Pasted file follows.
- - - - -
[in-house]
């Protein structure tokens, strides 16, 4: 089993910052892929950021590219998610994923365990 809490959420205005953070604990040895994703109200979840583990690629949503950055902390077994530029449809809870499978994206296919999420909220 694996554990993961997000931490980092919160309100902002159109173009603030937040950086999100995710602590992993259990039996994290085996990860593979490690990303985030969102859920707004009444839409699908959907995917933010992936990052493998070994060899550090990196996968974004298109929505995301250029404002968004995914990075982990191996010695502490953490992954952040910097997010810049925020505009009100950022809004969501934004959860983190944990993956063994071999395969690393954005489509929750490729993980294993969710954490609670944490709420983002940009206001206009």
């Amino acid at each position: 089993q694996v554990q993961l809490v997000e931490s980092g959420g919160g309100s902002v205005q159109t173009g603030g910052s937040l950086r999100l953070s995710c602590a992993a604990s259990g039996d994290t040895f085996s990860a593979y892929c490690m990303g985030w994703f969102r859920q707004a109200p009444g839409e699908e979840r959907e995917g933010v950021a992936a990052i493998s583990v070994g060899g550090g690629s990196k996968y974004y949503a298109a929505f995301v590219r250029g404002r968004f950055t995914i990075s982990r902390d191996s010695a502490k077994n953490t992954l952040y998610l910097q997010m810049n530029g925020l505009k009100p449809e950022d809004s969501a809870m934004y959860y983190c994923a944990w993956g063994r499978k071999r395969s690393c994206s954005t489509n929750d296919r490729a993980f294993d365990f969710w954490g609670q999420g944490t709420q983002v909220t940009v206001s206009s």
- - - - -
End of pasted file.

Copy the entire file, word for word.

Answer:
[in-house]
């Protein structure tokens, strides 16, 4: 089993910052892929950021590219998610994923365990 809490959420205005953070604990040895994703109200979840583990690629949503950055902390077994530029449809809870499978994206296919999420909220 694996554990993961997000931490980092919160309100902002159109173009603030937040950086999100995710602590992993259990039996994290085996990860593979490690990303985030969102859920707004009444839409699908959907995917933010992936990052493998070994060899550090990196996968974004298109929505995301250029404002968004995914990075982990191996010695502490953490992954952040910097997010810049925020505009009100950022809004969501934004959860983190944990993956063994071999395969690393954005489509929750490729993980294993969710954490609670944490709420983002940009206001206009």
């Amino acid at each position: 089993q694996v554990q993961l809490v997000e931490s980092g959420g919160g309100s902002v205005q159109t173009g603030g910052s937040l950086r999100l953070s995710c602590a992993a604990s259990g039996d994290t040895f085996s990860a593979y892929c490690m990303g985030w994703f969102r859920q707004a109200p009444g839409e699908e979840r959907e995917g933010v950021a992936a990052i493998s583990v070994g060899g550090g690629s990196k996968y974004y949503a298109a929505f995301v590219r250029g404002r968004f950055t995914i990075s982990r902390d191996s010695a502490k077994n953490t992954l952040y998610l910097q997010m810049n530029g925020l505009k009100p449809e950022d809004s969501a809870m934004y959860y983190c994923a944990w993956g063994r499978k071999r395969s690393c994206s954005t489509n929750d296919r490729a993980f294993d365990f969710w954490g609670q999420g944490t709420q983002v909220t940009v206001s206009s």